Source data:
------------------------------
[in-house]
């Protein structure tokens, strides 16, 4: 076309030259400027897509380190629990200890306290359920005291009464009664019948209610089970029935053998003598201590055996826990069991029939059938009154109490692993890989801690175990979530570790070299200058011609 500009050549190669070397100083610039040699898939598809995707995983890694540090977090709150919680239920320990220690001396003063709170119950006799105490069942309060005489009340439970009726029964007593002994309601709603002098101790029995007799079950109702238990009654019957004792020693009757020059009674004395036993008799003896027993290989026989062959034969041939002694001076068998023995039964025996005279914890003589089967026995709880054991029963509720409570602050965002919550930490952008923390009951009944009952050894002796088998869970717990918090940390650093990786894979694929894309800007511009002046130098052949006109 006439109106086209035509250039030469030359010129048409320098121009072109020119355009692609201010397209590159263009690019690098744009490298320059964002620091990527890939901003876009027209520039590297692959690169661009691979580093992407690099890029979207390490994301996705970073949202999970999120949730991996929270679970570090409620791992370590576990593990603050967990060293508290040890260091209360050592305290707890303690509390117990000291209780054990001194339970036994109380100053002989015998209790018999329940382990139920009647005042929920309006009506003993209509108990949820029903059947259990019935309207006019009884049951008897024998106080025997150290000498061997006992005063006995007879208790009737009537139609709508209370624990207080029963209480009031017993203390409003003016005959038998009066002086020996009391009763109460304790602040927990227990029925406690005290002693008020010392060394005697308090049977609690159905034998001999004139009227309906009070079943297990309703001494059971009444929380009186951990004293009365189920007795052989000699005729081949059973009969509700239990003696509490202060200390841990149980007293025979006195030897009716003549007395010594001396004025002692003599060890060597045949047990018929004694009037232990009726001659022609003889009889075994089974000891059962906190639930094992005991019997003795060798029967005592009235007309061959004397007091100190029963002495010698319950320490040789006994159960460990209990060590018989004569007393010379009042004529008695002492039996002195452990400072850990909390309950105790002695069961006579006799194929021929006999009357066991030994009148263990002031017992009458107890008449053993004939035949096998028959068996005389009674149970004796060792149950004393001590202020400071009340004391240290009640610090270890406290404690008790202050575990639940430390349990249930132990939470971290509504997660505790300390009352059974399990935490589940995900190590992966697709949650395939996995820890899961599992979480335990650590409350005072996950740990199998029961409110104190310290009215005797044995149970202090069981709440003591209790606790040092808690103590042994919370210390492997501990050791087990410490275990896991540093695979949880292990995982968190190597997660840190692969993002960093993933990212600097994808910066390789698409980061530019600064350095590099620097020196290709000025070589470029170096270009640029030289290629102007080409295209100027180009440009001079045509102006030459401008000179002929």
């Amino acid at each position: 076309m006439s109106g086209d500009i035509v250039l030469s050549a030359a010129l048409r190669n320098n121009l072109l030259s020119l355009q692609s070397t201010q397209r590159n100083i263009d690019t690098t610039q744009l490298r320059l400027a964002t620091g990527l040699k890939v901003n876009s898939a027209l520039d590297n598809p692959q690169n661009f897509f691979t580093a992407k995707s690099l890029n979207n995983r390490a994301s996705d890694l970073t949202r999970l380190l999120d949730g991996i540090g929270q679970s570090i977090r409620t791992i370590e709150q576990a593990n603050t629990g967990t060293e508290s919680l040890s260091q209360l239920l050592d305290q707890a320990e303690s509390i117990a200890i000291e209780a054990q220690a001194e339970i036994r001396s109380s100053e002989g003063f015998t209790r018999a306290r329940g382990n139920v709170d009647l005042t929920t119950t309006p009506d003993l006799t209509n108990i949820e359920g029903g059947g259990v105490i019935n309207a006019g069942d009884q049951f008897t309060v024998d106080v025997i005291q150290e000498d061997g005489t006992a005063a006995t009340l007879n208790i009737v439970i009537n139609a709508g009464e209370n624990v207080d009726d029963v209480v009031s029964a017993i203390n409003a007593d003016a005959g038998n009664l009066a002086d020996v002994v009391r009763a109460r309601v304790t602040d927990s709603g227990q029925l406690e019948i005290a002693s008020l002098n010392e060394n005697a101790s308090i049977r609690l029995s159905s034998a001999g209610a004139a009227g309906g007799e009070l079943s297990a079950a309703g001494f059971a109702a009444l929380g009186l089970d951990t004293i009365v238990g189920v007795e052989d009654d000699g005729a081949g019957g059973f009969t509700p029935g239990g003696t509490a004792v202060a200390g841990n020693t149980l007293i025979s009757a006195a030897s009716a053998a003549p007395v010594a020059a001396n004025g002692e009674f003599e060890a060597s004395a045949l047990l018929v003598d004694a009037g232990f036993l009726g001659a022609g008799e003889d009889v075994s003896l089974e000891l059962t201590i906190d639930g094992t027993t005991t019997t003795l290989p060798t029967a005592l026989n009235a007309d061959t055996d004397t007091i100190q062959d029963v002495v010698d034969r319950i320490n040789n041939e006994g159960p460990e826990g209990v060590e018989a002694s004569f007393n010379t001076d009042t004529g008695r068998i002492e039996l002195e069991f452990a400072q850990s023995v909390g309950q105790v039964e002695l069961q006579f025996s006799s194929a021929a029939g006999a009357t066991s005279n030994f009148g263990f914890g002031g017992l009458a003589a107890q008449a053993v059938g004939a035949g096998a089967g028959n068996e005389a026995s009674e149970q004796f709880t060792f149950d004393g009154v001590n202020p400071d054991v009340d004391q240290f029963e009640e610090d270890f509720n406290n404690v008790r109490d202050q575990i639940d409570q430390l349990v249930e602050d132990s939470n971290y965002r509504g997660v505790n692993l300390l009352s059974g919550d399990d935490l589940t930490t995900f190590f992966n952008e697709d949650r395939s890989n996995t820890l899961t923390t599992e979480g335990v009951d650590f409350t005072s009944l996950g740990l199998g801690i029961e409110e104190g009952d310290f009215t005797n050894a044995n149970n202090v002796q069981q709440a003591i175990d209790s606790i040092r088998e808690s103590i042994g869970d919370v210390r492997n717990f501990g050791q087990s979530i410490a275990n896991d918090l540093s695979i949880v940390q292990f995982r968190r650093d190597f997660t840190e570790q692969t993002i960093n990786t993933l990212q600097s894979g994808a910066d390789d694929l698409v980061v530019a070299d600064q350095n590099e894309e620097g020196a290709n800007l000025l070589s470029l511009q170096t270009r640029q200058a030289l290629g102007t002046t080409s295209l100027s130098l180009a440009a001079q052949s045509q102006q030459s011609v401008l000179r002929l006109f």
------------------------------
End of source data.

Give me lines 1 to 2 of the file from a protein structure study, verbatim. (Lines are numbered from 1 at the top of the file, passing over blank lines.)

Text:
[in-house]
């Protein structure tokens, strides 16, 4: 076309030259400027897509380190629990200890306290359920005291009464009664019948209610089970029935053998003598201590055996826990069991029939059938009154109490692993890989801690175990979530570790070299200058011609 500009050549190669070397100083610039040699898939598809995707995983890694540090977090709150919680239920320990220690001396003063709170119950006799105490069942309060005489009340439970009726029964007593002994309601709603002098101790029995007799079950109702238990009654019957004792020693009757020059009674004395036993008799003896027993290989026989062959034969041939002694001076068998023995039964025996005279914890003589089967026995709880054991029963509720409570602050965002919550930490952008923390009951009944009952050894002796088998869970717990918090940390650093990786894979694929894309800007511009002046130098052949006109 006439109106086209035509250039030469030359010129048409320098121009072109020119355009692609201010397209590159263009690019690098744009490298320059964002620091990527890939901003876009027209520039590297692959690169661009691979580093992407690099890029979207390490994301996705970073949202999970999120949730991996929270679970570090409620791992370590576990593990603050967990060293508290040890260091209360050592305290707890303690509390117990000291209780054990001194339970036994109380100053002989015998209790018999329940382990139920009647005042929920309006009506003993209509108990949820029903059947259990019935309207006019009884049951008897024998106080025997150290000498061997006992005063006995007879208790009737009537139609709508209370624990207080029963209480009031017993203390409003003016005959038998009066002086020996009391009763109460304790602040927990227990029925406690005290002693008020010392060394005697308090049977609690159905034998001999004139009227309906009070079943297990309703001494059971009444929380009186951990004293009365189920007795052989000699005729081949059973009969509700239990003696509490202060200390841990149980007293025979006195030897009716003549007395010594001396004025002692003599060890060597045949047990018929004694009037232990009726001659022609003889009889075994089974000891059962906190639930094992005991019997003795060798029967005592009235007309061959004397007091100190029963002495010698319950320490040789006994159960460990209990060590018989004569007393010379009042004529008695002492039996002195452990400072850990909390309950105790002695069961006579006799194929021929006999009357066991030994009148263990002031017992009458107890008449053993004939035949096998028959068996005389009674149970004796060792149950004393001590202020400071009340004391240290009640610090270890406290404690008790202050575990639940430390349990249930132990939470971290509504997660505790300390009352059974399990935490589940995900190590992966697709949650395939996995820890899961599992979480335990650590409350005072996950740990199998029961409110104190310290009215005797044995149970202090069981709440003591209790606790040092808690103590042994919370210390492997501990050791087990410490275990896991540093695979949880292990995982968190190597997660840190692969993002960093993933990212600097994808910066390789698409980061530019600064350095590099620097020196290709000025070589470029170096270009640029030289290629102007080409295209100027180009440009001079045509102006030459401008000179002929």